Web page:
The BeeBQ (True Story)

And now for something completely different: The short and comedic true story of the time I sort of helped save the family over Thanksgiving dinner (the same day of that blog background you see before you!).

. . .

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November 26, 2015. As is traditional, my parents invited the lot of our immediate family—including but not limited to me and my brother, dual grandparents, a great aunt and uncle, cousin, and assorted honorable relatives (which may include two old cats)—to our home in the countryside for Thanksgiving. The house rests on a manmade hill but, around us, shaggy fields and thinned forests stretch for acres. It was a chilly day; the morning sun had looked more like a shrunken moon, and the horizon blushed in the high-altitude breeze.

The meal was a late lunch which extended into dinner, and it covered enough food for both: Tender rows of light and dark meat, salads of both the fruit and vegetable variety, deviled eggs, and a whole sugary spectrum of pastries waiting in the wings. Over amiable conversation, the hours passed as swiftly as my grandmother’s homemade rolls ‘round the table.

To the right of our cramped but lavish dining room, a broad archway led to the living room where many of us made pre-meal conversation. Now, it was simply a blind spot beside where my mother and I sat near the table’s end. It was around three o’clock when, my appetite concluding, fork corralling what sumptuous scraps remained on my plate, a small, dark shape entered my peripheral vision.

I turned my head, and my eyes widened and then narrowed to see a familiar foe encroaching on our gathering: A bee. Not a honeybee or bumblebee, but a black, yellowjacket-like thing, crossing the jade-colored carpet with purpose. I knew all too well that insects, particularly this manner of bee, had a tendency to emerge in our living room more than the rest of the house. I alerted the family, rose from my seat without hesitation, and smote the insect with the sole of my Nike. The plush carpeting necessitated several stomps, but I eventually returned to the table equally flustered and satisfied.

No sooner had I sat down, though, then I noticed another bee flanking his predecessor’s husk further down the carpet. And yet another, adjacent to the coffee table! I enlisted my brother to deal with the escalated threat, and still the same thing happened: we eliminated the pests, only to turn around and spy another hotfooting it across the carpet, or resting on the windowsill, or staking out a set of drapes.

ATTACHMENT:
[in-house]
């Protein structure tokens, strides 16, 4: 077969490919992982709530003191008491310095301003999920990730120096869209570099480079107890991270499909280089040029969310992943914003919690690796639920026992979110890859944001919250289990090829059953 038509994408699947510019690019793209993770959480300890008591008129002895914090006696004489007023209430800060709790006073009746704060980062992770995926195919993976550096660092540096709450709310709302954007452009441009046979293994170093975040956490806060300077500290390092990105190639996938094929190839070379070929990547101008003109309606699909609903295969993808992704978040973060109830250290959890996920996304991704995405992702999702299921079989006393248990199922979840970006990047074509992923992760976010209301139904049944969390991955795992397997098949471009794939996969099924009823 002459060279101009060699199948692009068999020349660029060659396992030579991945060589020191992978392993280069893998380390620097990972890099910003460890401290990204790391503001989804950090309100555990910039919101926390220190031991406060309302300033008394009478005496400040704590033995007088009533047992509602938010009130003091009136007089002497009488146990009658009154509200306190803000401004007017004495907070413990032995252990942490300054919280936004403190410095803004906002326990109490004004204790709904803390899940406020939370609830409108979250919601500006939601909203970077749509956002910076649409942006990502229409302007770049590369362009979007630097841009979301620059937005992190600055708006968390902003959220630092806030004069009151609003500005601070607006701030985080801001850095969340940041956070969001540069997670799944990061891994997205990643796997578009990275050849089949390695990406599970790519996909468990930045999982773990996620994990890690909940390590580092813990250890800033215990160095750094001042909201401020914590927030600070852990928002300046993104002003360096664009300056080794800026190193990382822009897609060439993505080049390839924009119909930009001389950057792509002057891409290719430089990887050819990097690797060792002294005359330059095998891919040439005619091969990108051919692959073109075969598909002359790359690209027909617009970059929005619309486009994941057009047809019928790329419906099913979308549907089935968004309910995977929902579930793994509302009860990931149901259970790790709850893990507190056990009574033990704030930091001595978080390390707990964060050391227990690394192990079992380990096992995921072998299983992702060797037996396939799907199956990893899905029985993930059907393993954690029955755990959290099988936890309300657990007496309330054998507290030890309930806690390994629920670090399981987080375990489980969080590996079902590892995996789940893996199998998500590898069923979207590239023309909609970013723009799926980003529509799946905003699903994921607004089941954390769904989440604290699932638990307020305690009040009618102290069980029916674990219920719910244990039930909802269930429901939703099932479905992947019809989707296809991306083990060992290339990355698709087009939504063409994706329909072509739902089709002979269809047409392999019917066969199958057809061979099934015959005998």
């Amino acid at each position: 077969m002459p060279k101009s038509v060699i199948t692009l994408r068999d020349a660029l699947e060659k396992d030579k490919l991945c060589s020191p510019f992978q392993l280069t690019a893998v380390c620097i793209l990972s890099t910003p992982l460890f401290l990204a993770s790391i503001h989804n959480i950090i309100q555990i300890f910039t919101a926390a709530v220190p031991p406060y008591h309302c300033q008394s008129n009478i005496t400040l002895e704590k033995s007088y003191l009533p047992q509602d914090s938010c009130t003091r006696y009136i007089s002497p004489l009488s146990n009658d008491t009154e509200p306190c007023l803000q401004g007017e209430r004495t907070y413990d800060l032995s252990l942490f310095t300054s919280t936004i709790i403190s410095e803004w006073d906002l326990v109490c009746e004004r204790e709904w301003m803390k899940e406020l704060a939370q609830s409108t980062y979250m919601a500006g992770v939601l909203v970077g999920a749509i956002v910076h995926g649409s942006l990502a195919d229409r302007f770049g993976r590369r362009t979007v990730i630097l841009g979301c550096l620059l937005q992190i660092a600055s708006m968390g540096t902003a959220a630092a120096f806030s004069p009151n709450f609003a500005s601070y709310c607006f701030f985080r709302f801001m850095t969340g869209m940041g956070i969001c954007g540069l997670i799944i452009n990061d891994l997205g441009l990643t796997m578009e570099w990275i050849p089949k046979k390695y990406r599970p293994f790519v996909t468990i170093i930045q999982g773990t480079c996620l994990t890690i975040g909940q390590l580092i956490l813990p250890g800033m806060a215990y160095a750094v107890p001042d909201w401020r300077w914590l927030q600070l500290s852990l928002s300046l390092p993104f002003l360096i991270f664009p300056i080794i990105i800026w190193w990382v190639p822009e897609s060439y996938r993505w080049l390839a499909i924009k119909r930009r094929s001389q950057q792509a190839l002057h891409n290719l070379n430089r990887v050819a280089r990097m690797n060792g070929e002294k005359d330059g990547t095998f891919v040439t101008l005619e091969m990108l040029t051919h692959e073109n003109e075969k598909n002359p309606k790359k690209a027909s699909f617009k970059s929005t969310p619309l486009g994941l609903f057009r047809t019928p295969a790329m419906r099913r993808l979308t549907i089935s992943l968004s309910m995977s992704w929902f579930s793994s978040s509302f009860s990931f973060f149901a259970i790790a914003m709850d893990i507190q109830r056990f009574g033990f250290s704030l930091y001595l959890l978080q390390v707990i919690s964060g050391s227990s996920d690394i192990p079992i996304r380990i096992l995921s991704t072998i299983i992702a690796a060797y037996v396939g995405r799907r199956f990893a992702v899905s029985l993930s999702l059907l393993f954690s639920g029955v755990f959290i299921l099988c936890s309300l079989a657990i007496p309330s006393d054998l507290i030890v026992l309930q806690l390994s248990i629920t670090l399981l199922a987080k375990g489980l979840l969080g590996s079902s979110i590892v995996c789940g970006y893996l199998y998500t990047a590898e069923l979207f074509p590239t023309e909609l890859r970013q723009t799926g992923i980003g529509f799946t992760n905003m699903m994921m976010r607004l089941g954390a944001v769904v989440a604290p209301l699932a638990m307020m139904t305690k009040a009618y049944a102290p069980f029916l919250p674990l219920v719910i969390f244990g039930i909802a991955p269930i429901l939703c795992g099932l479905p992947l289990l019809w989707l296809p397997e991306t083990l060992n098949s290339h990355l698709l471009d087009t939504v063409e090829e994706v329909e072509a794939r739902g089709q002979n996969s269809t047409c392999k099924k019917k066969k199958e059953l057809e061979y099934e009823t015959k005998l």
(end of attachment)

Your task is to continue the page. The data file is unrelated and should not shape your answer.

Our raucous attempts to mitigate the invasion began providing an amusing cap for the waning feast. But the mystery remained: where were they coming from? None were present near the AC ducts, or even the old sliding windows—two chief candidates from lesser breaches prior.

That was when I noticed a disproportionate number occupying the marble tiles that shadowed the fireplace. We crouched before it and, sure enough, bees were fleeing by the handful through the cracks and crevices in the glass gate that ostensibly sealed off the hearth. The bees, it seemed, seeking refuge from the pre-Winter weather, were funneling into our underused chimney and spilling out into the warm living room. Sympathetic as I was to their plight, if this would be the Thanksgiving we were besieged by bees, it would not happen without a fight.

The rest of the family was now on high alert. We quickly assented that closing the flue would be but a temporary solution. And so, careful to minimize the flow of bees, my father pried open the grate and ignited a log atop the ashes of Duraflames past. As he stoked the blaze, my mother went outside to check the chimney, hands on her hips as she scrutinized the roof. Taking over for her later, I could confirm the sight of small black dots frantically circling high above our two-story Tudor.

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My father knelt attentively in front of the fire all the while, an emergency blanket-like silver rectangle and rag his sword and shield, monitoring the bees’ departure or demise. As a flattened box of Life cereal dribbled ironic sparks, he implored me and my brother to procure further fuel from the garage. We returned with armfuls of flattened cardboard boxes and newspapers, to be distributed within the inferno. My grandmother paced the vicinity with concern, while others sat amused on the furniture, keeping watch and snagging stray bees with tissues.

Within an hour, the bodies piled millimeters high before the waning flame, we deemed the encroachment neutralized. The evening closed without further incident, and we went our separate ways with our bellies full and primal dominance reaffirmed.

Overall, though, it brought me no pleasure to take time out of my day to set bees on fire. Indeed, I do not wish to linger on the image of their passing.

You’re welcome to, though, because it was still kind of awesome.

 

 

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